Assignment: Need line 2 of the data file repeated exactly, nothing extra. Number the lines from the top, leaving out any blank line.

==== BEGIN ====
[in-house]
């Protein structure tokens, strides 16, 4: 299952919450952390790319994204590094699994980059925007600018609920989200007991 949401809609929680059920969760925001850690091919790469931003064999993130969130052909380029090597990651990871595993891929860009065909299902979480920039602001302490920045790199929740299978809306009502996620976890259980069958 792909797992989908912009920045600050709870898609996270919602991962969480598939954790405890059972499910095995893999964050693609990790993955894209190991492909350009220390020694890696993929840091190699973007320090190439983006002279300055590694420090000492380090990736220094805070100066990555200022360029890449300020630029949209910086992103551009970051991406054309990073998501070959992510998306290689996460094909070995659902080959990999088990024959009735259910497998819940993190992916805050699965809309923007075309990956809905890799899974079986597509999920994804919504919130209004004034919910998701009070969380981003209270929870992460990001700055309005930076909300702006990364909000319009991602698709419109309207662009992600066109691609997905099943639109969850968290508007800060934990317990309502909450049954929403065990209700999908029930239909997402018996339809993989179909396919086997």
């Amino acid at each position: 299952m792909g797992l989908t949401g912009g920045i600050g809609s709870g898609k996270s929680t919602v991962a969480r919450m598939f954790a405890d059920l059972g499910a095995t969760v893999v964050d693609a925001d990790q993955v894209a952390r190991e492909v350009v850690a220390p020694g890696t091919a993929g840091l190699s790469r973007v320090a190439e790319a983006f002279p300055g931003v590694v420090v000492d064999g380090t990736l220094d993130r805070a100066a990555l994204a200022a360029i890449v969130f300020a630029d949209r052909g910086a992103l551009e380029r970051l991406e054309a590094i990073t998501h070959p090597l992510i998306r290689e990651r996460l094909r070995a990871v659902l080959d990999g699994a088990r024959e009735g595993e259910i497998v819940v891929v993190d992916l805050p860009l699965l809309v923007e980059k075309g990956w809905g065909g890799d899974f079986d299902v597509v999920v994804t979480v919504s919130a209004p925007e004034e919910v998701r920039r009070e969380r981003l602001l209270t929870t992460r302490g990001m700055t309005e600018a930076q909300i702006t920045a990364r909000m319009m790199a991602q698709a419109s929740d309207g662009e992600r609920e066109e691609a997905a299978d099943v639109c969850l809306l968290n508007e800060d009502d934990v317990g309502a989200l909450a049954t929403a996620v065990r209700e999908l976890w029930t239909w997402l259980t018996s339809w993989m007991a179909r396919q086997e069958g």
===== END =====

């Protein structure tokens, strides 16, 4: 299952919450952390790319994204590094699994980059925007600018609920989200007991 949401809609929680059920969760925001850690091919790469931003064999993130969130052909380029090597990651990871595993891929860009065909299902979480920039602001302490920045790199929740299978809306009502996620976890259980069958 792909797992989908912009920045600050709870898609996270919602991962969480598939954790405890059972499910095995893999964050693609990790993955894209190991492909350009220390020694890696993929840091190699973007320090190439983006002279300055590694420090000492380090990736220094805070100066990555200022360029890449300020630029949209910086992103551009970051991406054309990073998501070959992510998306290689996460094909070995659902080959990999088990024959009735259910497998819940993190992916805050699965809309923007075309990956809905890799899974079986597509999920994804919504919130209004004034919910998701009070969380981003209270929870992460990001700055309005930076909300702006990364909000319009991602698709419109309207662009992600066109691609997905099943639109969850968290508007800060934990317990309502909450049954929403065990209700999908029930239909997402018996339809993989179909396919086997």